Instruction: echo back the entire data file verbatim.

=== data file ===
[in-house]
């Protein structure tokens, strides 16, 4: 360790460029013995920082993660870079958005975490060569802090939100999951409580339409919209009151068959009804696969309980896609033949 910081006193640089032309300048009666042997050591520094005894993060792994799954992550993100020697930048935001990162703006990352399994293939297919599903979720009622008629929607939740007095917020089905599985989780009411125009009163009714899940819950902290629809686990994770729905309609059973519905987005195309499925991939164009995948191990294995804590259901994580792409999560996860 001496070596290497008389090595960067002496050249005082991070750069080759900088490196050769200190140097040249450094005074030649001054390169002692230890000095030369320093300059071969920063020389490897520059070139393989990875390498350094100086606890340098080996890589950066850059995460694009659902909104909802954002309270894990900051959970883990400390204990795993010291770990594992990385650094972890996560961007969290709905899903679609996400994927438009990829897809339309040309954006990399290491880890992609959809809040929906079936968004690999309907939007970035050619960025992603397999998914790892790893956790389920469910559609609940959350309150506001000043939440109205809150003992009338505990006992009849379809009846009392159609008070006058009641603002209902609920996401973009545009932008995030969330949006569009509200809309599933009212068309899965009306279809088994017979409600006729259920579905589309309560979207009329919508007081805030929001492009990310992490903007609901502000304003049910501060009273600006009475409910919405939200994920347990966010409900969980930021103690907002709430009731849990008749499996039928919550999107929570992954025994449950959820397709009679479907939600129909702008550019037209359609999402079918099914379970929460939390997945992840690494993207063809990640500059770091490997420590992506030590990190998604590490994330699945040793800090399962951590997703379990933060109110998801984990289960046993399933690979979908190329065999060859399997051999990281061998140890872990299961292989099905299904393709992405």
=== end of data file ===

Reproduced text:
[in-house]
């Protein structure tokens, strides 16, 4: 360790460029013995920082993660870079958005975490060569802090939100999951409580339409919209009151068959009804696969309980896609033949 910081006193640089032309300048009666042997050591520094005894993060792994799954992550993100020697930048935001990162703006990352399994293939297919599903979720009622008629929607939740007095917020089905599985989780009411125009009163009714899940819950902290629809686990994770729905309609059973519905987005195309499925991939164009995948191990294995804590259901994580792409999560996860 001496070596290497008389090595960067002496050249005082991070750069080759900088490196050769200190140097040249450094005074030649001054390169002692230890000095030369320093300059071969920063020389490897520059070139393989990875390498350094100086606890340098080996890589950066850059995460694009659902909104909802954002309270894990900051959970883990400390204990795993010291770990594992990385650094972890996560961007969290709905899903679609996400994927438009990829897809339309040309954006990399290491880890992609959809809040929906079936968004690999309907939007970035050619960025992603397999998914790892790893956790389920469910559609609940959350309150506001000043939440109205809150003992009338505990006992009849379809009846009392159609008070006058009641603002209902609920996401973009545009932008995030969330949006569009509200809309599933009212068309899965009306279809088994017979409600006729259920579905589309309560979207009329919508007081805030929001492009990310992490903007609901502000304003049910501060009273600006009475409910919405939200994920347990966010409900969980930021103690907002709430009731849990008749499996039928919550999107929570992954025994449950959820397709009679479907939600129909702008550019037209359609999402079918099914379970929460939390997945992840690494993207063809990640500059770091490997420590992506030590990190998604590490994330699945040793800090399962951590997703379990933060109110998801984990289960046993399933690979979908190329065999060859399997051999990281061998140890872990299961292989099905299904393709992405």